Why Periodontal


When people think about dental health, they often forget about one important aspect – the health of their gums. Gums are an essential element of your dental wellbeing as, when healthy, they fit flush against your teeth providing the majority of the support needed to hold them in place.

In its earliest stages, gum disease (known as gingivitis), is limited to the gums. However, if it is not dealt with and the disease progresses it can spread to the tissue and bone that supports the tooth. When this happens you may find that gaps appear between the tooth and gums, which make it easy for food particles and bacteria to become trapped and make the infection worse. As the tissue and bone begin to deteriorate, teeth may loosen, move around in the jaw and even fall out altogether.

As always, prevention is far better than cure when it comes to your oral health, but if you already have some of the symptoms of periodontal disease there are a number of therapies that our doctors may be able to offer you.

Why do I need periodontal therapy?

As a warm, moist environment, the mouth makes the ideal breeding ground for bacteria, meaning that infection can spread extremely quickly. Left untreated, periodontal disease can lead to a whole range of other health problems. These include an increased risk of developing any of the following conditions:

  • Stroke
  • Heart disease and heart attack
  • Alzheimer’s disease
  • Respiratory diseases such as pneumonia and chronic obstructive pulmonary disease (COPD)
  • Diabetes
  • Cancer

Periodontal therapy can also improve your breath (halitosis is a major symptom of the disease), remove any tartar which is important for healthy teeth and gums, and ensure you retain a confident, full smile that you can’t help but share.

Risks to pregnant/nursing women and their babies

This is because research has shown that the presence of periodontal disease can lead to an increased health risk to both mother and her developing baby. These risks can include life-threatening pre-eclampsia, and very early/preterm labor and delivery. Periodontal therapies are highly recommended, although even the proper treatment of gum disease may not completely prevent problems at birth. Unfortunately, pregnant women are more susceptible to periodontal disease and other oral health problems due to their fluctuating hormones compromising the ability to resist disease. In fact, a large percentage of women often find they suffer from inflamed gum tissue during their pregnancy for this very reason.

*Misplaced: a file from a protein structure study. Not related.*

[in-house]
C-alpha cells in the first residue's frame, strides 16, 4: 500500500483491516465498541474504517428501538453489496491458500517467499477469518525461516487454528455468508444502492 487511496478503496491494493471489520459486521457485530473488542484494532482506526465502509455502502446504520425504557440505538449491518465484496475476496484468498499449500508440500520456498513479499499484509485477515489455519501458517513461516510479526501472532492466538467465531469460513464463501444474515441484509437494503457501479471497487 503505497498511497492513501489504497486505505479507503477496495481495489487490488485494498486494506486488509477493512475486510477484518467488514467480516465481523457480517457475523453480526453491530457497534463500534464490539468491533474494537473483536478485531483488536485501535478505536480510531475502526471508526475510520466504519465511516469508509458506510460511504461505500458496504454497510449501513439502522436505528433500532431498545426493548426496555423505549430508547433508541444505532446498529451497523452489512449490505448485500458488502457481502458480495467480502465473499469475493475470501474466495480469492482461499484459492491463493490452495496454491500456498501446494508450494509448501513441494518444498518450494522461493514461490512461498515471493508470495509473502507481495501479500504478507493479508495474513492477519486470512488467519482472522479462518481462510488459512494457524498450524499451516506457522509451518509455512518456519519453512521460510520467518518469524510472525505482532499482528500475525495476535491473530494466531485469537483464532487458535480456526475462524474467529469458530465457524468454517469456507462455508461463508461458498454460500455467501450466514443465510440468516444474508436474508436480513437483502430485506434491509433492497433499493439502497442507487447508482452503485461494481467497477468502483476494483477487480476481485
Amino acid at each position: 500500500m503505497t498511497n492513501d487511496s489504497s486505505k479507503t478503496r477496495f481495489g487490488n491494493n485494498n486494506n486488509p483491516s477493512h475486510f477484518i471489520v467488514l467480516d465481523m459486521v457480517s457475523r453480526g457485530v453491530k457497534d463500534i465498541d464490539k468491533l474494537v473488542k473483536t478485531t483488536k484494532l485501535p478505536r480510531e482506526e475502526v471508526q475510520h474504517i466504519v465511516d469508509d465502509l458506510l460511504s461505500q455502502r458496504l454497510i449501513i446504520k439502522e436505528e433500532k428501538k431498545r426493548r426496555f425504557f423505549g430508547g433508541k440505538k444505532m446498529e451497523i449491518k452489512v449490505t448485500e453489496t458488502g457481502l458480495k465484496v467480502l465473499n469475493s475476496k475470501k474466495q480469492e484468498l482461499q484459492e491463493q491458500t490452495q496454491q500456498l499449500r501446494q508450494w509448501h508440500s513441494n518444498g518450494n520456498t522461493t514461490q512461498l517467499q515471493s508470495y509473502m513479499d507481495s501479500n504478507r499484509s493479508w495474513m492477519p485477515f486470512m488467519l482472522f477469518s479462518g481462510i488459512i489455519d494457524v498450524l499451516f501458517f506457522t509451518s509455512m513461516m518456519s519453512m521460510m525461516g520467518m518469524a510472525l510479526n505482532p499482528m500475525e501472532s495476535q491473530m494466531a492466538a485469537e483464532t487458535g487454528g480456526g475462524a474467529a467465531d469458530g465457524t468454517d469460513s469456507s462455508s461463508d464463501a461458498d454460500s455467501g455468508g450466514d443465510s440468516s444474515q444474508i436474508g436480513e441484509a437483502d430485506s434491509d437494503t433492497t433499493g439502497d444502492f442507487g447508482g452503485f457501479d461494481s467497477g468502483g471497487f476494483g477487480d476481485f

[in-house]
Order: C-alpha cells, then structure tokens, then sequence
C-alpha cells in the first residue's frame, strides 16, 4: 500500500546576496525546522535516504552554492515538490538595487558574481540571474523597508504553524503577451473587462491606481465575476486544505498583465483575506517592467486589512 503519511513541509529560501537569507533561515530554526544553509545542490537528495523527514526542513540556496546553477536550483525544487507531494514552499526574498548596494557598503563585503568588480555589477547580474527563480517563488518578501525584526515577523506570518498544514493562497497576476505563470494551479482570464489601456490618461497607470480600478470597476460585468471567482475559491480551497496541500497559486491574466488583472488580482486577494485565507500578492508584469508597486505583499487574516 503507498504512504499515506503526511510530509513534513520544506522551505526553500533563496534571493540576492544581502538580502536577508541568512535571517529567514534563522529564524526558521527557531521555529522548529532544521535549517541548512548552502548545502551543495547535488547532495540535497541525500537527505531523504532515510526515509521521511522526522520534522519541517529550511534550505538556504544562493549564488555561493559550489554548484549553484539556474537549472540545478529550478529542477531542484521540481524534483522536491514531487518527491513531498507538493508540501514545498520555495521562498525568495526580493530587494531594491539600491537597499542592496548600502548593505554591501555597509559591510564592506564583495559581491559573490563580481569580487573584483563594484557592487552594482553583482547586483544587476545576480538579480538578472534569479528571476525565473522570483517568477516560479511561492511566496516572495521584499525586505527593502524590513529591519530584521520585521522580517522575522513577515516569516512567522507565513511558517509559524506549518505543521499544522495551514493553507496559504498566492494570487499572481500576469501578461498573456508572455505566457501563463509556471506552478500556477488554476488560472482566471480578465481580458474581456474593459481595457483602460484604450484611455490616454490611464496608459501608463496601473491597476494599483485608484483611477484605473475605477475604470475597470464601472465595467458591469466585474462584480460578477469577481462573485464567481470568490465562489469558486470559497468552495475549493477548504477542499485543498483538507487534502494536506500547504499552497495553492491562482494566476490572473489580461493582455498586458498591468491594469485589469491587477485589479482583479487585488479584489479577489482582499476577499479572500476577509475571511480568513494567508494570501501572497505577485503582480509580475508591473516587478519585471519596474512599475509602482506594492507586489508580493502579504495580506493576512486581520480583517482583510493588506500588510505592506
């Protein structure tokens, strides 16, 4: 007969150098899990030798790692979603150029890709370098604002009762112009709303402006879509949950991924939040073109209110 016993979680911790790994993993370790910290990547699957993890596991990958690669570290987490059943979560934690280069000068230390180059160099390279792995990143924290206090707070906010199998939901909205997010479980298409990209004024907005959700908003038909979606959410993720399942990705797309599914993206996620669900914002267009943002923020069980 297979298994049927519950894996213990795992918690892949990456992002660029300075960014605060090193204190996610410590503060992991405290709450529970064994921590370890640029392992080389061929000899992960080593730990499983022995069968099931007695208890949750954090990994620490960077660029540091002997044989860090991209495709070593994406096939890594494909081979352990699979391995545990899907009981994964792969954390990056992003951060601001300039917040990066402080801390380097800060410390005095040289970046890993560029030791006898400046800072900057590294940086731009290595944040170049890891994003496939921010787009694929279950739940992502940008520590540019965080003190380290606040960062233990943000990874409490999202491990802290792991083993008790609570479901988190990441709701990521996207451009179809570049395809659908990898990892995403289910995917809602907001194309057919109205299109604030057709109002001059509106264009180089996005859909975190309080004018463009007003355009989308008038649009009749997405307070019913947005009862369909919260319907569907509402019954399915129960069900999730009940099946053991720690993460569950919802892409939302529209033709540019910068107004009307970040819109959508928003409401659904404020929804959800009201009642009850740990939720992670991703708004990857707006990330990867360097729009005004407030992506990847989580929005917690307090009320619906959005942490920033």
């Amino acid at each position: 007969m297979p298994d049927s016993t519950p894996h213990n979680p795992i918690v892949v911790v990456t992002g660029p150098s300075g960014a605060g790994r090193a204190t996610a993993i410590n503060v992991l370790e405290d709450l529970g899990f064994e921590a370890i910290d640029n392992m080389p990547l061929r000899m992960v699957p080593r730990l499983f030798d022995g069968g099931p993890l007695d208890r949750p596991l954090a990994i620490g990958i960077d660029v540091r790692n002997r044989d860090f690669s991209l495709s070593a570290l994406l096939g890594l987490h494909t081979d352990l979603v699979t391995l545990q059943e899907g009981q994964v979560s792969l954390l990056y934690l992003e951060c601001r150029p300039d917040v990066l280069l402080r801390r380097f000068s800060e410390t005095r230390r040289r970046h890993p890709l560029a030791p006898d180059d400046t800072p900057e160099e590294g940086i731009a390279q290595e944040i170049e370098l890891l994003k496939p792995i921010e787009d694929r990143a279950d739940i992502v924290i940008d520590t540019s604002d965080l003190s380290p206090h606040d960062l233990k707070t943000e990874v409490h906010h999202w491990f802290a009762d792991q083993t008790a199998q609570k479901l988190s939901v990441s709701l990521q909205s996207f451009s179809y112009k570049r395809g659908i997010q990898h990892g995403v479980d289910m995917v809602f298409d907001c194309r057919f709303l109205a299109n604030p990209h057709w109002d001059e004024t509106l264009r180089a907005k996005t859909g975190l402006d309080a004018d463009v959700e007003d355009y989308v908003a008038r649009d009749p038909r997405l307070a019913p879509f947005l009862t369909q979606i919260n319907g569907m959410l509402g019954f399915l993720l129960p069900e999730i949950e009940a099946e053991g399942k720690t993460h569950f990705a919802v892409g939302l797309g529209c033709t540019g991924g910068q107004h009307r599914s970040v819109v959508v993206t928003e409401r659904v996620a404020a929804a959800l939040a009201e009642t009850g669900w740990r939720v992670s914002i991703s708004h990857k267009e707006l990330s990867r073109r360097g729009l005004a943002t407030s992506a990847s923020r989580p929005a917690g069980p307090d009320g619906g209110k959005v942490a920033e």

Are There Any Risks That I need to be Aware of?

The risks associated with periodontal therapies vary depending on which type of treatment you have. However, they are all generally considered to be extremely safe, with the only real risk being one of possible infection as a result of work on the gum. In this case, oral antibiotics are usually sufficient to deal with the problem.

We highly recommend that you consult with a doctor regarding your unique dental needs, as he/she will be best placed to advise you if there are any specific risks that you should be made aware of.

How Do I Know if I Have Periodontal Disease?

Thankfully there are some clear symptoms that you can look out for, and spotting these will make it easier for you to act quickly and protect the long-term health of your gums and teeth. These include:

  • Persistent bad breath
  • Swollen, red, and tender gums
  • Gums that bleed when you brush your teeth
  • Sensitive teeth
  • Teeth that appear loose
  • Gums that appear to be receding

If you have any of the symptoms of periodontal disease, then we recommend you make an appointment with one of our highly trained doctors as soon as possible to avoid further complications and risks to your oral and general health.

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